# Why is mean ± 2*SEM (95% confidence interval) overlapping, but the p-value is 0.05?

I have data as two lists:

acol = [8.48, 9.82, 9.66, 9.81, 9.23, 10.35, 10.08, 11.05, 8.63, 9.52, 10.88, 10.05, 10.45, 10.0, 9.97, 12.02, 11.48, 9.53, 9.98, 10.69, 10.29, 9.74, 8.92, 11.94, 9.04, 11.42, 8.88, 10.62, 9.38, 12.56, 10.53, 9.4, 11.53, 8.23, 12.09, 9.37, 11.17, 11.33, 10.49, 8.32, 11.29, 10.31, 9.94, 10.27, 9.98, 10.05, 10.07, 10.03, 9.12, 11.56, 10.88, 10.3, 11.32, 8.09, 9.34, 10.46, 9.35, 11.82, 10.29, 9.81, 7.92, 7.84, 12.22, 10.42, 10.45, 9.33, 8.24, 8.69, 10.31, 11.29, 9.31, 9.93, 8.21, 10.32, 9.72, 8.95, 9.49, 8.11, 8.33, 10.41, 8.38, 10.31, 10.33, 8.83, 7.84, 8.11, 11.11, 9.41, 9.32, 9.42, 10.57, 9.74, 11.35, 9.44, 10.53, 10.08, 10.92, 9.72, 7.83, 11.09, 8.95, 10.69, 11.85, 10.19, 8.49, 9.93, 10.39, 11.08, 11.27, 8.71, 9.62, 11.75, 8.45, 8.09, 11.54, 9.0, 9.61, 10.82, 10.36, 9.22, 9.36, 10.38, 9.53, 9.2, 10.36, 9.38, 7.68, 9.99, 10.61, 8.81, 10.09, 10.24, 9.21, 10.17, 10.32, 10.41, 8.77]

bcol = [12.48, 9.76, 9.63, 10.86, 11.63, 9.07, 12.01, 9.52, 10.05, 8.66, 10.85, 9.87, 11.14, 10.59, 9.24, 9.85, 9.62, 11.54, 11.1, 9.38, 9.24, 9.68, 10.02, 9.91, 10.66, 9.7, 11.06, 9.27, 9.08, 11.31, 10.9, 10.63, 8.98, 9.81, 9.69, 10.71, 10.43, 10.89, 8.96, 9.74, 8.33, 11.45, 9.61, 9.59, 11.25, 9.44, 10.05, 11.63, 10.16, 11.71, 9.1, 9.53, 9.76, 9.33, 11.53, 11.59, 10.21, 10.68, 8.99, 9.44, 9.82, 10.35, 11.22, 9.05, 9.18, 9.57, 11.43, 9.4, 11.45, 8.39, 11.32, 11.16, 12.47, 11.62, 8.77, 11.34, 11.77, 9.53, 10.54, 8.73, 9.97, 9.98, 10.8, 9.6, 9.6, 9.96, 12.17, 10.01, 8.69, 8.94, 9.24, 9.84, 10.39, 10.65, 9.31, 9.93, 10.41, 8.5, 8.64, 10.23, 9.94, 10.47, 8.95, 10.8, 9.84, 10.26, 11.0, 11.22, 10.72, 9.14, 10.06, 11.52, 10.21, 9.82, 10.81, 10.3, 9.81, 11.48, 8.51, 9.55, 10.41, 12.17, 9.9, 9.07, 10.51, 10.26, 10.62, 10.84, 9.67, 9.75, 8.84, 9.85, 10.41, 9.18, 10.93, 11.41, 9.52]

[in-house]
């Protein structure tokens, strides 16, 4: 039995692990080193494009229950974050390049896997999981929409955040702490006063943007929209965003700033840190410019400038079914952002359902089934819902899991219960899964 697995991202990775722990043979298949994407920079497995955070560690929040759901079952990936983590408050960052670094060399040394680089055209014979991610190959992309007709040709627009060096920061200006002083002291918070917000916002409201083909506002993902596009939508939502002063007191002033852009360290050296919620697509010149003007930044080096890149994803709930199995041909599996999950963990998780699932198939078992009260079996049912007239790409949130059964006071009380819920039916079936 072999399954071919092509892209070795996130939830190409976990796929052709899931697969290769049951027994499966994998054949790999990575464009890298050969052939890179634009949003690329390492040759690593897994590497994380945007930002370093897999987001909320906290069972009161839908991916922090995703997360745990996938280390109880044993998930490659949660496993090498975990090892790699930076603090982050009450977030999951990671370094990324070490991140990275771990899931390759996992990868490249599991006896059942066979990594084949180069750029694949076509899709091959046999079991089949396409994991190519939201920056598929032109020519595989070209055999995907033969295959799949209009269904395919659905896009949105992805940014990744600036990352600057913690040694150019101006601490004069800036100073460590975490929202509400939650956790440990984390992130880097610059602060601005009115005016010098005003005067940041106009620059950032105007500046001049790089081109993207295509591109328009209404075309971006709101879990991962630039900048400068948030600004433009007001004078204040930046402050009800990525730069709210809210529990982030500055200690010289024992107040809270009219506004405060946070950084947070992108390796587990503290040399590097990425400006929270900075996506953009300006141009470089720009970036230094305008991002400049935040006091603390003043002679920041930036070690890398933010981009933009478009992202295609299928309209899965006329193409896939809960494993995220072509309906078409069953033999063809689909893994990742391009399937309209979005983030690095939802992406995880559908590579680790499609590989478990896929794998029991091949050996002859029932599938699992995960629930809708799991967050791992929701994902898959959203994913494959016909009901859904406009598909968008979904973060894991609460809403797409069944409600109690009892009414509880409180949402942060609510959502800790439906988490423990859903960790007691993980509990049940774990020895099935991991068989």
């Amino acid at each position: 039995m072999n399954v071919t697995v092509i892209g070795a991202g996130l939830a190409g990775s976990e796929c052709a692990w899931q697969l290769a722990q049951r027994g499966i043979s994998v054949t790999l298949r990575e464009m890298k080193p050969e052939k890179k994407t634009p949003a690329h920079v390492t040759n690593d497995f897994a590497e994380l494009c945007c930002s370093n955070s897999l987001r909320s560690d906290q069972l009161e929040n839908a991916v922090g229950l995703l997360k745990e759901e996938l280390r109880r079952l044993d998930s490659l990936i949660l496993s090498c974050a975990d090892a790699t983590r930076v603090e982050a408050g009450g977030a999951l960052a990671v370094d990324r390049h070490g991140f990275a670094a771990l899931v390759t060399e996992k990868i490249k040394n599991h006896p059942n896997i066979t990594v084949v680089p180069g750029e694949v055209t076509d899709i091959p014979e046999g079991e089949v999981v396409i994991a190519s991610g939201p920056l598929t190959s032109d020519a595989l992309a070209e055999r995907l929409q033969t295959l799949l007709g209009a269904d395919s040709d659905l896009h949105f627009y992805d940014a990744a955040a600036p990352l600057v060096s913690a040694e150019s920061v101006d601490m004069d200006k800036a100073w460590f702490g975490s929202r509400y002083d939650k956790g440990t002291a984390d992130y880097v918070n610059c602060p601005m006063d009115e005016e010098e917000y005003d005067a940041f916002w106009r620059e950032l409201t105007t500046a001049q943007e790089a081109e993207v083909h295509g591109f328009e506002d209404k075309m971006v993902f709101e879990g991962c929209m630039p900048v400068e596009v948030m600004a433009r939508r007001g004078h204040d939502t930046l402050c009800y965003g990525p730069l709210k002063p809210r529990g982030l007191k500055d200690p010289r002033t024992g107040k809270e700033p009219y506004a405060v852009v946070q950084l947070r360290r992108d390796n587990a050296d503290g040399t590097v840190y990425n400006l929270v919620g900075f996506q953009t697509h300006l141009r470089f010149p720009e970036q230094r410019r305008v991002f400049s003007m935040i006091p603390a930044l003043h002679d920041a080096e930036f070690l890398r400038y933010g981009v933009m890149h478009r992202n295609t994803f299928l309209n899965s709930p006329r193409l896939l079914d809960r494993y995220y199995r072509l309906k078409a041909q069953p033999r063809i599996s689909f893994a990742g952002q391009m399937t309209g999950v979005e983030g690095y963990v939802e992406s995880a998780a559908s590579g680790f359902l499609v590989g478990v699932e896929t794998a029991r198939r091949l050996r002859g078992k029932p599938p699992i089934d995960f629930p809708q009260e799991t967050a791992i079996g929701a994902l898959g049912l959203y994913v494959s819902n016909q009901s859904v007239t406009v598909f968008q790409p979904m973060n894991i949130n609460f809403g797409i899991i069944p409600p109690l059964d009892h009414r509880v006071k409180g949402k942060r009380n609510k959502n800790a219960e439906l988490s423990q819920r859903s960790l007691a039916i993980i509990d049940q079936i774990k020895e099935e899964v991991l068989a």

A summary of the above lists is given below:

N,   Mean, SD,   SEM,   95% CIs
137  9.92  1.08  0.092  (9.74, 10.1)
137  10.2  0.951 0.081  (10.0, 10.3)


An unpaired t-test for the above data gives a p-value of 0.05:

f,p = scipy.stats.ttest_ind(acol, bcol)
print(f, p)
-1.9644209241736 0.050499295018989004


I understand from this and other pages that mean ± 2 * SEM (standard error of mean as calculated by SD/sqrt(N)) gives a 95% confidence interval (CI) range.

I also believe that if 95% confidence intervals are overlapping, P-value will be > 0.05.

I plotted the above data as mean ± 2 * SEM:

The 95% confidence intervals are overlapping. So why is the p-value reaching a significant level?

• See stats.stackexchange.com/a/18259/919 for a detailed analysis of this situation. It shows your belief is incorrect but it can be patched up by adjusting the p-value.
– whuber
Commented Nov 21, 2020 at 14:47
• +1 Good question because it shows good understanding of the relationship between hypothesis testing and confidence interval Commented Nov 21, 2020 at 21:47

### The overlap is just a (strict/inaccurate) rule of thumb

The point when the error bars do not overlap is when the distance between the two points is equal to $$2(SE_1+SE_2)$$. So effectively you are testing whether some sort of standardized score (distance divided by the sum of standard errors) is greater than 2. Let's call this $$z_{overlap}$$

$$z_{overlap} = \frac{\vert \bar{X}_1- \bar{X}_2 \vert}{SE_1+SE_2} \geq 2$$

If this $$z_{overlap} \geq 2$$ then the error bars do not overlap.

### The standard deviation of a linear sum of independent variables